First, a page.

I wanted to start an “advice column,” of sorts, and this was my first question:
Dear Brandon, How do you find your strengths, gifts, purpose, etc.—especially professionally—when most of your jobs have nothing to do with your degree and you’re losing confidence in yourself? How do you keep the imposter syndrome and doubts from nagging at your soul?
My Degree was a Waste of Time!
I changed my major several times in college and ended up with a Bachelor of Science in psychology (and a minor in music) with the intention of going further–getting my master’s, possibly PhD, etc. This did not happen. I am not currently using my degree in a professional sense. I add that caveat because I do use the knowledge and principles I learned during my courses all the time, especially in my writing. I believe I am better able to get inside the heads of my characters and empathize with individuals with whom I would normally have nothing in common.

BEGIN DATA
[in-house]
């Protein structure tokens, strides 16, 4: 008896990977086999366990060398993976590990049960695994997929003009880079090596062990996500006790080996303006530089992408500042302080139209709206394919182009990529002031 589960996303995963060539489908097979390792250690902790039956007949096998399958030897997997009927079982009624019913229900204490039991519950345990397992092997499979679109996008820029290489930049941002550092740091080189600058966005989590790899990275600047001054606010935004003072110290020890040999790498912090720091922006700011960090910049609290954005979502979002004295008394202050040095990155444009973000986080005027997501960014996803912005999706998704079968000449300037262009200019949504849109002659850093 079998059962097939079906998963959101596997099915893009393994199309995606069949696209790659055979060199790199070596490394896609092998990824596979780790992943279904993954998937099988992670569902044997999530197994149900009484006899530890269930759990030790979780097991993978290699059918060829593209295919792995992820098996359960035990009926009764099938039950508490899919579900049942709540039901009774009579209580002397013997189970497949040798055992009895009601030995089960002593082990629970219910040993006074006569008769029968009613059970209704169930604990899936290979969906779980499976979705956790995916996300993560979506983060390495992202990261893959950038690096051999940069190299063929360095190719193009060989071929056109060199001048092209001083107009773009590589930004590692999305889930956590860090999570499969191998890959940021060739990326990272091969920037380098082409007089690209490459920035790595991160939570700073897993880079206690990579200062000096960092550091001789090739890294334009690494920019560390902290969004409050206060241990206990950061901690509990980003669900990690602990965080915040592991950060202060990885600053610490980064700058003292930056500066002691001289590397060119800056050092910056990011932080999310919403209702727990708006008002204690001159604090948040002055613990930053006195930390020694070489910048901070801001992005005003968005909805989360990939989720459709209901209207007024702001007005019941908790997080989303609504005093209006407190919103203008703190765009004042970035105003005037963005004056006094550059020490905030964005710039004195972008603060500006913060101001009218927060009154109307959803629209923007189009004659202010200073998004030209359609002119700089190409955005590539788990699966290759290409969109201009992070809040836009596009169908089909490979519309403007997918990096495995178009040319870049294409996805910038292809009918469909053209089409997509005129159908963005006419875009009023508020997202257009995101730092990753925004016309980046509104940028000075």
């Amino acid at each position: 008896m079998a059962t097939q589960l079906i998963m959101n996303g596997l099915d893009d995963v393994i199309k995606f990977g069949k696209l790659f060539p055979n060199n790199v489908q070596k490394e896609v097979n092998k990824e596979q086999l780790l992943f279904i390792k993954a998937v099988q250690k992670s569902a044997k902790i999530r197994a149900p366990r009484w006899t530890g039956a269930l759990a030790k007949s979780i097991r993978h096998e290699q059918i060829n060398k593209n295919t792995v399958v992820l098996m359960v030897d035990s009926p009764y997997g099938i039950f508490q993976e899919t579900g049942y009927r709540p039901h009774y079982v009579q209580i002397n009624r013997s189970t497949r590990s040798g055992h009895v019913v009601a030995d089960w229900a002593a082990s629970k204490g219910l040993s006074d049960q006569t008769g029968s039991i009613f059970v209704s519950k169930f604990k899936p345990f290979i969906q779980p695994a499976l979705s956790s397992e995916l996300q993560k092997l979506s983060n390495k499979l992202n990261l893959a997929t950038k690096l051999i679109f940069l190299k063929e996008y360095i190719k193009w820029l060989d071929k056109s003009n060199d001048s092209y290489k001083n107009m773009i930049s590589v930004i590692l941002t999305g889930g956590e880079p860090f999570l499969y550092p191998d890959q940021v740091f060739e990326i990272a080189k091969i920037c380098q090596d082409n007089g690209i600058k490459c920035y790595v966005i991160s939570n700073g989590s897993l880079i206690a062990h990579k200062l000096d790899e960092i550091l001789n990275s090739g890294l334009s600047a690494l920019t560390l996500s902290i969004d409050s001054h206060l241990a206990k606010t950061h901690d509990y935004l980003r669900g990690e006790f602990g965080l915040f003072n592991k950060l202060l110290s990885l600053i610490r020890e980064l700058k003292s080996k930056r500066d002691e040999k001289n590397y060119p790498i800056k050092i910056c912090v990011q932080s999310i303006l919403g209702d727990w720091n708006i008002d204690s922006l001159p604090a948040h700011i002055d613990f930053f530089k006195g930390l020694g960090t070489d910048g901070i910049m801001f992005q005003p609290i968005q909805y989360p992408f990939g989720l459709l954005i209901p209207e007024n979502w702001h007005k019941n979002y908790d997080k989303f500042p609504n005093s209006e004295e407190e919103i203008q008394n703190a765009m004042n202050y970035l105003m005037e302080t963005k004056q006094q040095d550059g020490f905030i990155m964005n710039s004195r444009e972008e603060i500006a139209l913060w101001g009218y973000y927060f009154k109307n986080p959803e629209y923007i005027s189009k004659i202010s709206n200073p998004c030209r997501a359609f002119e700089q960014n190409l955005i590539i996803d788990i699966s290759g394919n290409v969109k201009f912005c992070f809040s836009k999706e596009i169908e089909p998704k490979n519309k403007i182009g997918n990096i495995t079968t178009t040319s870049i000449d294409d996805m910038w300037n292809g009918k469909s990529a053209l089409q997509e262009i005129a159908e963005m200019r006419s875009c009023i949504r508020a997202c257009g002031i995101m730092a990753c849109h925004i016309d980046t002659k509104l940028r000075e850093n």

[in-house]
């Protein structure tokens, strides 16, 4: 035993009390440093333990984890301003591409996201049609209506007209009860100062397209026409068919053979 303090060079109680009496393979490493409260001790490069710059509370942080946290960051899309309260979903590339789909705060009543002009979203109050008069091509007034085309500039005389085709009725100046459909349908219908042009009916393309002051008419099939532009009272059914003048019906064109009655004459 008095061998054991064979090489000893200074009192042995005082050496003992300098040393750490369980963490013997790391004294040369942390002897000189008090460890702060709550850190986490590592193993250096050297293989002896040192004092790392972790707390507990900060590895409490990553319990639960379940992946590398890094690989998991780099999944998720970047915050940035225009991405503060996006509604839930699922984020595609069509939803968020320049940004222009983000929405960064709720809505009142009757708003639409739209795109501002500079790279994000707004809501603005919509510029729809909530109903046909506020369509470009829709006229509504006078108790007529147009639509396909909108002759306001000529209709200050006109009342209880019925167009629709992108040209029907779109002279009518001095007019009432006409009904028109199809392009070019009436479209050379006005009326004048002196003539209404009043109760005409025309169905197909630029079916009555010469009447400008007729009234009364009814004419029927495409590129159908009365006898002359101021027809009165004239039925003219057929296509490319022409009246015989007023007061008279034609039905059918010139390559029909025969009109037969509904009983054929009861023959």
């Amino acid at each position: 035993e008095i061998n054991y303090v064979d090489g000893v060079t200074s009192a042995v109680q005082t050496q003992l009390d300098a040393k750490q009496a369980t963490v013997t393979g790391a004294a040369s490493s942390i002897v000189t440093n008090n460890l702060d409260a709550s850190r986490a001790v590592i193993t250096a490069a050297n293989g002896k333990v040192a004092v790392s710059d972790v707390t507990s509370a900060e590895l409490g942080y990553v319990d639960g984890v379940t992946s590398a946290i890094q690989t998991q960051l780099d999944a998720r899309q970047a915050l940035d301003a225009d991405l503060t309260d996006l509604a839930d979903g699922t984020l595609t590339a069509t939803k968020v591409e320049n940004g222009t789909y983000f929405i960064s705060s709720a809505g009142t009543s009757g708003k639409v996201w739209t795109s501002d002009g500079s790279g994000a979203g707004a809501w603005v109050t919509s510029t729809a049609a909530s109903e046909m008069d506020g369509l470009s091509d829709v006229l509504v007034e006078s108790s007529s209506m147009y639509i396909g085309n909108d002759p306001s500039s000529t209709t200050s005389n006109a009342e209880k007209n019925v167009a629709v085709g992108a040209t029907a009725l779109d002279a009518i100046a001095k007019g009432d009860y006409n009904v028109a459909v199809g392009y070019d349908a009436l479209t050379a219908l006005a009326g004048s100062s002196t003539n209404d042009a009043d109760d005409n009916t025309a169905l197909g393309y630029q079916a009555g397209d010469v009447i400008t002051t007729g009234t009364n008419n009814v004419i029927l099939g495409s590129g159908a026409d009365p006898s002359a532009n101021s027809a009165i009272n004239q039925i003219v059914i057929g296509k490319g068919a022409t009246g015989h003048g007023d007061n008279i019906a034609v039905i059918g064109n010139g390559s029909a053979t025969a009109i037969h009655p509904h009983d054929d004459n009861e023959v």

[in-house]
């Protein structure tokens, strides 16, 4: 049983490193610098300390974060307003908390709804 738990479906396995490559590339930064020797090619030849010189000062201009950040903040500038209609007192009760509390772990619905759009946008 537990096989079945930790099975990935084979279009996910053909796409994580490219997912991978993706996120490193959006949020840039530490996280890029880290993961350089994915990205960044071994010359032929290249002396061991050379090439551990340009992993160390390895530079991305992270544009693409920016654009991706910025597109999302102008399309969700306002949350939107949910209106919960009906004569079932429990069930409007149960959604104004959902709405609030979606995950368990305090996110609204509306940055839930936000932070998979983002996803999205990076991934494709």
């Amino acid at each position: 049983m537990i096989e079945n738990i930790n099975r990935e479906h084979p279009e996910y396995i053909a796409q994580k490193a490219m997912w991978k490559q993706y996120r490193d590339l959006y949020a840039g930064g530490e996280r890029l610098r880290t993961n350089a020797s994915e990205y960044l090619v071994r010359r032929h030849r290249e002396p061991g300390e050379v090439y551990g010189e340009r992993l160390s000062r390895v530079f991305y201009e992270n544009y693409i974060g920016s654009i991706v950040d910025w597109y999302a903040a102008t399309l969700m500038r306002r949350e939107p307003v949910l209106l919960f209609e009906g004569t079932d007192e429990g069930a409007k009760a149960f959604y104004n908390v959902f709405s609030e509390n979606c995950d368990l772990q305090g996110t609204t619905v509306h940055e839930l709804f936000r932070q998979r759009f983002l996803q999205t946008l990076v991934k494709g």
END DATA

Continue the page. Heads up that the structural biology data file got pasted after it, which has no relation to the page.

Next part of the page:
My minor in music has helped me become a better pianist and have a broader, deeper appreciation for different types of music and musicians. Ryan Tedder, lead singer for OneRepublic, is a very talented musician and songwriter, writing and producing songs not only for his own band, but artists including including Adele, Beyoncé, Leona Lewis, Miley Cyrus, Ed Sheeran, Jonas Brothers, Jennifer Lopez, Camila Cabello, Lady Gaga, Maroon 5, MØ, One Direction, Taylor Swift, Katy Perry, Ariana Grande, Logic, Paul McCartney, Blackpink, Twice and Anitta. Justin Bieber (wait, don’t cringe just yet) was an immature little twerp sometimes, but looking at his abilities objectively, he has an extremely gifted and natural singing ability. I do not regularly listen to all of these artists, but after studying music theory and analyzing pieces, I have attained an appreciation for musical talent.
Furthermore, I believe that education is never a waste of time. To learn something–whatever it may be–makes a person a more well-rounded individual and opens thier mind to more possibilities and exploration of the world around them. I don’t believe the person who wrote this question to me was implying that their education was a waste, but they feel frustrated that they spent all this time thinking that a pursuit in a degree would help them get a job. I completely understand that frustration and I believe it happens with a great many people.